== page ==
Category Archives: Task Forces

Members Named to SOA Social Justice and Black Lives Matter Task Force

The Society of Ohio Archivists Council is pleased to announce that Jessica Heys (Kettering Foundation), has been appointed Chair of SOA’s new Social Justice and Black Lives Matter Task Force.

Joining Jessica on the Task Force as members are Devhra BennettJones, Madeleine Fix (Nationwide Insurance), Kristen Newby (Ohio History Connection), Penelope Shumaker (State Library of Ohio), and Nicole Sutton (Columbus Metro Library). Sherri Goudy (Nerd Girl History Adventure), SOA President-Elect, will serve as Council Liaison.

The Task Force will be meeting (virtually) for the first time in the near future to discuss its charge and map out a way to recruit non-SOA members.

Contact: To reach out to the Task Force, please contact Chair Jessica Heys or Council Liaison Sherri Goudy. Suggestions or ideas on how to fulfill the Task Force’s mission are welcome.

For more information about the Social Justice and Black Lives Matter Task Force, visit its page here.

Call for Task Force Members – Social Justice and Black Lives Matter

To help SOA and SOA Council act upon the principles in SOA’s “Statement on Racial Inequality and Black Lives Matter,” Council has approved the creation of a Task Force on Social Justice and Black Lives Matter.

SOA Council is now seeking volunteers to fill the Task Force and is currently looking for both a chair and general members.

If you would like to join the Task Force—either as a chair or member—please fill out the linked Google Form by October 1.

For more information about the Task Force, Chair position, and membership responsibilities, see the SJBLM Task Force page.

Questions? Contact SOA President Adam Wanter.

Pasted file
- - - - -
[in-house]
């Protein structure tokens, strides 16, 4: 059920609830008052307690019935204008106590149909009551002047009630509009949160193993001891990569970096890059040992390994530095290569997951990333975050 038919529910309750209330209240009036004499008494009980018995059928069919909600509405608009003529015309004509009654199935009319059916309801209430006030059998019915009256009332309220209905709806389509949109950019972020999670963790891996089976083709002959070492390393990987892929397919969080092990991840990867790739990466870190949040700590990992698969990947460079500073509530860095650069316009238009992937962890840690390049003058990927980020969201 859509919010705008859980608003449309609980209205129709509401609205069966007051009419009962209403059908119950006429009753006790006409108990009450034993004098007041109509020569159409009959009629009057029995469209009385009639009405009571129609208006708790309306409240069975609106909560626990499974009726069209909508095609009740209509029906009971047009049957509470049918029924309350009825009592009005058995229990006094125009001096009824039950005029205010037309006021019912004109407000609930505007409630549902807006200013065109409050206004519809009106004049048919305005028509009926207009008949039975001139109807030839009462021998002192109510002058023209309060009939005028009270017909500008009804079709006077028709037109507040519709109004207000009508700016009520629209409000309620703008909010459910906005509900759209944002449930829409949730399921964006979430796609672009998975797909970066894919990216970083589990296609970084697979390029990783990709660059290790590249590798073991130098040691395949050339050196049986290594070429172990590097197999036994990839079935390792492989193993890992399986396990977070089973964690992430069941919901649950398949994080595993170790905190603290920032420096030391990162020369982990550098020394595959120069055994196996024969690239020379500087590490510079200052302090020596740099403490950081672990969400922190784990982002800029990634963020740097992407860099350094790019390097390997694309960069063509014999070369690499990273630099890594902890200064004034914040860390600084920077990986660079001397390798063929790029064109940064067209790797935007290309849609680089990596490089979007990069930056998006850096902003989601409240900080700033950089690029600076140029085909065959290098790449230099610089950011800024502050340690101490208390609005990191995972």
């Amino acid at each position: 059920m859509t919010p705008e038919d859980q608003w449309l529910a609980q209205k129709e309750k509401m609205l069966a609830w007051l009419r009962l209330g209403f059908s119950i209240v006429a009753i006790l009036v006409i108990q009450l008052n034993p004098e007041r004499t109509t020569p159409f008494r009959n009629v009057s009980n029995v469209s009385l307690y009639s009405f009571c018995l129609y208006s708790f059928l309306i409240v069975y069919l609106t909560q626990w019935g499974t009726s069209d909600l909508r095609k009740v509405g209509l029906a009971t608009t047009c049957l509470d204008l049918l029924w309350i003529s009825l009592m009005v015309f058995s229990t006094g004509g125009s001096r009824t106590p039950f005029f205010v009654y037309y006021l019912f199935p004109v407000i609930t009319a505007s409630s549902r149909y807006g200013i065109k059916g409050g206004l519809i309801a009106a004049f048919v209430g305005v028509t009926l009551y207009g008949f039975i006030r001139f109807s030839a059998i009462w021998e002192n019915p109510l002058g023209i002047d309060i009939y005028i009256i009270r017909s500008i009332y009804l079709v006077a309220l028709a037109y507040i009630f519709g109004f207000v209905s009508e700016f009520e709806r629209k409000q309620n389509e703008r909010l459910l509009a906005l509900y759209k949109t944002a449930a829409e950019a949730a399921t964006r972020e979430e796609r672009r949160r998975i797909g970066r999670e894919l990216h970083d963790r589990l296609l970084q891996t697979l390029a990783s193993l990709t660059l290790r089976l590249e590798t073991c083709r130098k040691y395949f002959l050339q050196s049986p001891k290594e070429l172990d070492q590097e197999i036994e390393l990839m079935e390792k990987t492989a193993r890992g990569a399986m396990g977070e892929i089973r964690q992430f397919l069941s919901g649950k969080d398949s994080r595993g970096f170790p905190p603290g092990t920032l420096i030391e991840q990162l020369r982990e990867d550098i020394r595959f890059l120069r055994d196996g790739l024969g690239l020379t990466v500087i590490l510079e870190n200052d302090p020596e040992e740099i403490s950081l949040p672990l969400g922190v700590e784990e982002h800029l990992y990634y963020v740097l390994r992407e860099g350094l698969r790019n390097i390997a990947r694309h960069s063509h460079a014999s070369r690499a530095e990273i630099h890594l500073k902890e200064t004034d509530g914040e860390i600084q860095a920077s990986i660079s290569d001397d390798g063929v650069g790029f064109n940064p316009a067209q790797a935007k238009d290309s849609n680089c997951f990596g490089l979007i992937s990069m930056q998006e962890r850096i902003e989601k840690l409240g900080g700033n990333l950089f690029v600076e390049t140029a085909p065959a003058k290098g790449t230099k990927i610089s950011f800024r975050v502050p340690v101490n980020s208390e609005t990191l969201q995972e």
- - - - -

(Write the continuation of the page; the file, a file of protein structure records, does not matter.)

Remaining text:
SOA Council Statement on Racial Inequality and Black Lives Matter

June 3, 2020—We, at the Society of Ohio Archivists, are profoundly saddened and outraged by the numerous, unjustified deaths of Black men and women in our country.  We grieve the murders of George Floyd, Breonna Taylor, and countless more who have died because of police brutality fueled by hate. We grieve the brutal lynching of Ahmaud Arbery at the hands of vigilante white men, including a former police officer. We condemn the use of violence, vigilantism, and the weaponization of supremacy, and we denounce police violence against Black people.

As archivists, we know this problem is deeply rooted in the history and founding of our nation. It is also rooted in our institutions, including archives. We are committed to recognizing and breaking down systems of white supremacy within our own archives. For decades, the historical narrative has largely left out the stories of Black people in our country. Part of our work as archivists includes creating a space where we can collaborate and dialogue with those whose stories have been marginalized, ignored, and silenced. Our efforts and missions include learning from the past to prepare for the future. We can only do that if we include all voices. Continue reading